The Nuclear Regulatory Commission (NRC) held two public meetings on November 15th and 20th to solicit feedback as to whether to compile a Generic Environmental Impact Statement (GEIS) for the construction and operation of advanced reactors. GEISs have the potential to materially reduce the licensing burden on NRC advanced reactor applicants, given that environmental reviews can take up to a third of agency resources involved in licensing the construction of an advanced reactor. We advocated that the NRC turn to GEISs for advanced reactors in our recent article co-authored with the Nuclear Innovation Alliance, entitled Nuclear Innovation and NEPA.
This immediate NRC effort is the result of a request from Senators Barrasso (R-Wyo.) and Braun (R-In.), both Members of the Senate Committee on Environment and Public Works. In a letter sent on June 25, 2019, the Senators stated that a GEIS “will reduce cumbersome regulatory barriers, expedite the environmental review process, and enable market deployment of innovative nuclear technologies.” During the recent meetings, the NRC acknowledged the benefits of a GEIS, including reducing administrative costs to applicants, streamlining the environmental review process, and encouraging innovation in reactor technologies. A copy of the meeting slides can be found here.
The NRC is requesting interested stakeholders to provide information to help the agency make its decision. In the meetings, the NRC requested basic advanced reactor design information, such as where reactors could be sited, dimensions and power output, fuel requirements, radiological release characteristics, and construction requirements. However, the agency staff also mentioned that they would consider any input.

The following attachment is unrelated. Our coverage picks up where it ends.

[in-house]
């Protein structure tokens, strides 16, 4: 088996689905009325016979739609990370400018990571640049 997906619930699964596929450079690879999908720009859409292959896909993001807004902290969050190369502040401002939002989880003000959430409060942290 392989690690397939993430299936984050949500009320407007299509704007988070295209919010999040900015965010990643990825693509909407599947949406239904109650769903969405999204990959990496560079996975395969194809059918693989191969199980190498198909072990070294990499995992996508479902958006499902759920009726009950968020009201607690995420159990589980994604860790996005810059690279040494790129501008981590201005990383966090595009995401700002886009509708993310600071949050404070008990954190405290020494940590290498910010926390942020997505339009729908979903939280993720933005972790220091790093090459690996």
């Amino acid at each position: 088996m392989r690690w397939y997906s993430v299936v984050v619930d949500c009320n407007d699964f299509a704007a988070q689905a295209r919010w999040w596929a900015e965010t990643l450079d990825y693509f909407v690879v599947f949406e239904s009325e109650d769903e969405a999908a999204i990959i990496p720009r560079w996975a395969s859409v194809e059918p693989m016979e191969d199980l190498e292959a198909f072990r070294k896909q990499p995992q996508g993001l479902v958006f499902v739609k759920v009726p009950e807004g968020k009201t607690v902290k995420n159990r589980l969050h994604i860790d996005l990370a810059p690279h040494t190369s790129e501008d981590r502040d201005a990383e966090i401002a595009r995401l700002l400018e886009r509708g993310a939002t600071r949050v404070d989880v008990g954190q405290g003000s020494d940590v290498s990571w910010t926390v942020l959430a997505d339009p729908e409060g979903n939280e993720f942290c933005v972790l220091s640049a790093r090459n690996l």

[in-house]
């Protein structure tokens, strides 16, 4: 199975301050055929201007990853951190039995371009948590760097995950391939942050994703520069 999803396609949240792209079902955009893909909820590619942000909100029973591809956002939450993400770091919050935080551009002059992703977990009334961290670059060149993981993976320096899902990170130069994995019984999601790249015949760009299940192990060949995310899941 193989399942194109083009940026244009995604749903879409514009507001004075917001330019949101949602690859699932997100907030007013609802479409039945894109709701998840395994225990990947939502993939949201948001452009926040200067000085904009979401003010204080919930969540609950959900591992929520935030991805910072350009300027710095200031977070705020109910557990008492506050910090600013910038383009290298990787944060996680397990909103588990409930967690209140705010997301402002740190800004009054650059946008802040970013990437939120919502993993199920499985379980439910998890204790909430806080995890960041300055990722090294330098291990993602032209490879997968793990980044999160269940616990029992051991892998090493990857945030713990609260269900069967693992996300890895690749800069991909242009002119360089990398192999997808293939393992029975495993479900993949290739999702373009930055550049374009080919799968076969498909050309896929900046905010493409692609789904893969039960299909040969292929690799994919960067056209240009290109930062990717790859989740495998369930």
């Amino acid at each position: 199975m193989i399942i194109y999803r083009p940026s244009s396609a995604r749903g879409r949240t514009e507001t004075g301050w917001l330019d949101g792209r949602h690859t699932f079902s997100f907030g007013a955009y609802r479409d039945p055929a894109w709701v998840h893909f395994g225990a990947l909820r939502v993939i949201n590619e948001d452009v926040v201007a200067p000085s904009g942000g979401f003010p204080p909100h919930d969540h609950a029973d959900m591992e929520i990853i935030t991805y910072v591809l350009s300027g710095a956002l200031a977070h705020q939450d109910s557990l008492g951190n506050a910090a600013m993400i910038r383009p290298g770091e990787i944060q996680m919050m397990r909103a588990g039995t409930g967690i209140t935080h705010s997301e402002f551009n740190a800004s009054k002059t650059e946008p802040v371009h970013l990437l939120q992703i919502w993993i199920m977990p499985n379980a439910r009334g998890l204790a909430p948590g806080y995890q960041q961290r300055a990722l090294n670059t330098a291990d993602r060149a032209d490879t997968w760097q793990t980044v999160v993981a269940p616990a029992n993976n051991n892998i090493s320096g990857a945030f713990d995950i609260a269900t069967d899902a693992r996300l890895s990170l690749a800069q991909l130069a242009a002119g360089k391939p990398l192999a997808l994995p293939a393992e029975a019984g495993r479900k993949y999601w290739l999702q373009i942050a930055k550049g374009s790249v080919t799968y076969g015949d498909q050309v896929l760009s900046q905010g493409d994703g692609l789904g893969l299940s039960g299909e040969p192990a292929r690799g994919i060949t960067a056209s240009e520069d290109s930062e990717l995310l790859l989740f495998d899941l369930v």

This is an important effort, and one for which the advanced reactor community should communicate its support—along with actionable recommendations for the agency to consider. As we emphasized in our paper with the Nuclear Innovation Alliance, GEISs can streamline the NEPA process. There are a number of environmental review issues that are common to a large selection of advanced reactor applicants, such as with modular construction, responses to accidents, use of higher-enrichment fuel, and placement below-grade. All of these and more would be better addressed now through a generic process, rather than being left to hold up individual license applications.
As for next steps, the NRC stated that it will hold a workshop in January on possible approaches. In February, the agency plans to release a report summarizing the findings of the comment process and making a recommendation on whether to proceed with a GEIS.
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